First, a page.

From postdoc to PI, it’s a journey. Don’t forget to pack some support

| Written by Sanju Sinha
Sanju Sinha (right) with computational biologist Lihe Liu, Ph.D., a postdoc member of Sinha’s new lab
Sanju Sinha (right) with computational biologist Lihe Liu, Ph.D., a postdoc member of Sinha’s new lab.

The journal Nature Cancer asked a dozen early-career investigators to share their thoughts and experiences about starting their own labs in 2023. Among them: Sanju Sinha, Ph.D., who joined Sanford Burnham Prebys in June. Below is his essay. You can read the rest here.    

Don’t forget to pack support 

Against the backdrop of a world emerging from a pandemic, starting my laboratory in 2023 was a whirlwind of excitement and anxiety, against the backdrop of a world emerging from a pandemic.

The goal for my laboratory is to understand cancer initiation and use this knowledge to develop preventative therapies—a goal appreciated by many, yet understudied and underfunded. We are aiming to achieve this by developing computational techniques based on machine-learning and leveraging big data from various sources, such as healthy tissues, pre-cancerous lesions and tumors. This journey has taken several unexpected turns, with its fair share of delights and challenges.

One significant hurdle appeared early: hiring. I recall the advice I received: “Forget it, you can’t hire a postdoc as an early-stage laboratory.” This made me ponder—if I were to choose right now, would I pursue a postdoc? My immediate answer was no. It struck me then: the traditional postdoc route needed a revamp.

Determined to instigate change, I introduced a new role: computational biologist. This position, an alternative to a postdoc, was tailored for transitioning to industry and offered better pay. The response was staggering—more than 400 applications.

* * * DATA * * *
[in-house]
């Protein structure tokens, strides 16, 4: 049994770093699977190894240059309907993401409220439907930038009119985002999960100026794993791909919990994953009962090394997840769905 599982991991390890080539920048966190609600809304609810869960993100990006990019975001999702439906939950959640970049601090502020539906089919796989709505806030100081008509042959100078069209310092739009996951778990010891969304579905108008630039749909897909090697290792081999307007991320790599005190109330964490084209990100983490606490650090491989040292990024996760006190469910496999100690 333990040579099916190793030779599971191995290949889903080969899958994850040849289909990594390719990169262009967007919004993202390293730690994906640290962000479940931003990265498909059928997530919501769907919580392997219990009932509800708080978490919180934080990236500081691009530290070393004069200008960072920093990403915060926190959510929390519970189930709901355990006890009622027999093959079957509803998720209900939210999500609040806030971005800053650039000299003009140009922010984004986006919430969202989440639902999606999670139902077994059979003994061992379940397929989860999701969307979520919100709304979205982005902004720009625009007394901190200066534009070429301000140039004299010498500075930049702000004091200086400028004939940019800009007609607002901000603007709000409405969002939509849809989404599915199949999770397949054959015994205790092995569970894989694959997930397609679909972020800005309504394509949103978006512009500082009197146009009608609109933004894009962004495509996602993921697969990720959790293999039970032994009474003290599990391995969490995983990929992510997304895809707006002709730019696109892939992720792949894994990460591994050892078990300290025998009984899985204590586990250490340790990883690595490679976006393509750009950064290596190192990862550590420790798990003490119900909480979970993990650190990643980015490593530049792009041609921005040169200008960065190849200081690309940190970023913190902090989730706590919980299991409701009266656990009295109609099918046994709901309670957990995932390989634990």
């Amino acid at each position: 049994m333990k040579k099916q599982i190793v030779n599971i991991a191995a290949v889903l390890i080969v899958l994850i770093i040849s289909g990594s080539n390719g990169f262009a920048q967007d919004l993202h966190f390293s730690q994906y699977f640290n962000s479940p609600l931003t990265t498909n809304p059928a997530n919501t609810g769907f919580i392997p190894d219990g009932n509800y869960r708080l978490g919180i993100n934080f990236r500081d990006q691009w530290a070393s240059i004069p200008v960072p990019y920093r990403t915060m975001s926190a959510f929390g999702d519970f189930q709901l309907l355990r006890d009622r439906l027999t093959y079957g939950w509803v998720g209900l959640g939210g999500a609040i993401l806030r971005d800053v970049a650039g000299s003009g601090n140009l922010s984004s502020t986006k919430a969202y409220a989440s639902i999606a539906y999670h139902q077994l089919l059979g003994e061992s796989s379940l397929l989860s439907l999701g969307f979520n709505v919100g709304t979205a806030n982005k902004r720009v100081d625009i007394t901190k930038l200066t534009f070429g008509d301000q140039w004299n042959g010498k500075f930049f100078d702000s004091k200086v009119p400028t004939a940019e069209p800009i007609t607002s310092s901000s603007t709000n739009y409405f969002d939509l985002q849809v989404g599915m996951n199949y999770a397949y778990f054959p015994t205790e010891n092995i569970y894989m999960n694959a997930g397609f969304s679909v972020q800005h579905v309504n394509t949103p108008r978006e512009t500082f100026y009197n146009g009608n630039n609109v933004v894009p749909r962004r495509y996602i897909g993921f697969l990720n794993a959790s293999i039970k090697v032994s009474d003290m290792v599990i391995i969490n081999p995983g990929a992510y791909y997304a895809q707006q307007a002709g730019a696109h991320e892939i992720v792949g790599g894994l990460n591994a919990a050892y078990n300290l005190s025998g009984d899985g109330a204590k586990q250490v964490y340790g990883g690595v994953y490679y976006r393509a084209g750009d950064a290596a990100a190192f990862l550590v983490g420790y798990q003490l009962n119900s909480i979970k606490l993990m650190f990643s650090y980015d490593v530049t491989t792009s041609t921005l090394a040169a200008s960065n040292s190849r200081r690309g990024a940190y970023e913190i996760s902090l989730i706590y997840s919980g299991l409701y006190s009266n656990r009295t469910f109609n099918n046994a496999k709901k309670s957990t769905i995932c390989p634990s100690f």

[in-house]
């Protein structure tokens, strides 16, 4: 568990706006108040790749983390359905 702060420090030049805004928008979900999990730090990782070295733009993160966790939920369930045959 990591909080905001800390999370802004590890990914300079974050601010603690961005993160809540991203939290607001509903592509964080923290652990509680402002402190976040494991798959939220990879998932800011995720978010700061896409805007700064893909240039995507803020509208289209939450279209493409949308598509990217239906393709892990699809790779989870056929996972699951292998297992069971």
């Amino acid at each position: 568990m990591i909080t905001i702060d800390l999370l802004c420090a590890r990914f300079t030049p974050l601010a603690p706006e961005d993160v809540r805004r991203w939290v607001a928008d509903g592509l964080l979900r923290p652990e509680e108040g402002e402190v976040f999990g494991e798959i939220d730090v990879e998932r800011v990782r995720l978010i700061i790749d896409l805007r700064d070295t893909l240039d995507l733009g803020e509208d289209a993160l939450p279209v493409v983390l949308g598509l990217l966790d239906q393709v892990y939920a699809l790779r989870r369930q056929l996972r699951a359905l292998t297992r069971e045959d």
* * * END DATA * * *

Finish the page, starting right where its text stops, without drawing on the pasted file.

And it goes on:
Now, I’m proud to lead a fantastic team of three computational biologists from whom I am continually learning. This experience taught me a valuable lesson: crafting roles that serve both the goals of the laboratory and the career aspirations of the applicants can make a world of difference. I urge new principal investigators to shatter norms and design roles that provide fair compensation and smooth industry transition—reflecting the reality of the current job market.

However, the path to establishing a new laboratory was not without setbacks. Rejection is common in this field. I have already experienced a grant rejection and, considering the average grant success rate, I am prepared for many more.

Amid these challenges, my support system proved to be my lifeline. I’m grateful to be part of Sanford Burnham Prebys, which has proved to be more than just a top biomedical research institution. It is a community that provides unparalleled support for early principal investigators through generous startup packages, administrative assistance, hiring and grant-writing guidance, and a network of compassionate peers and mentors.

Equally important is my personal support system—my family, partner and friends who remind me that there is life beyond science, helping me maintain my well-being. This balance, I have realized, is the most crucial tool for anyone on a similar journey—so do not forget to pack support for the ride.

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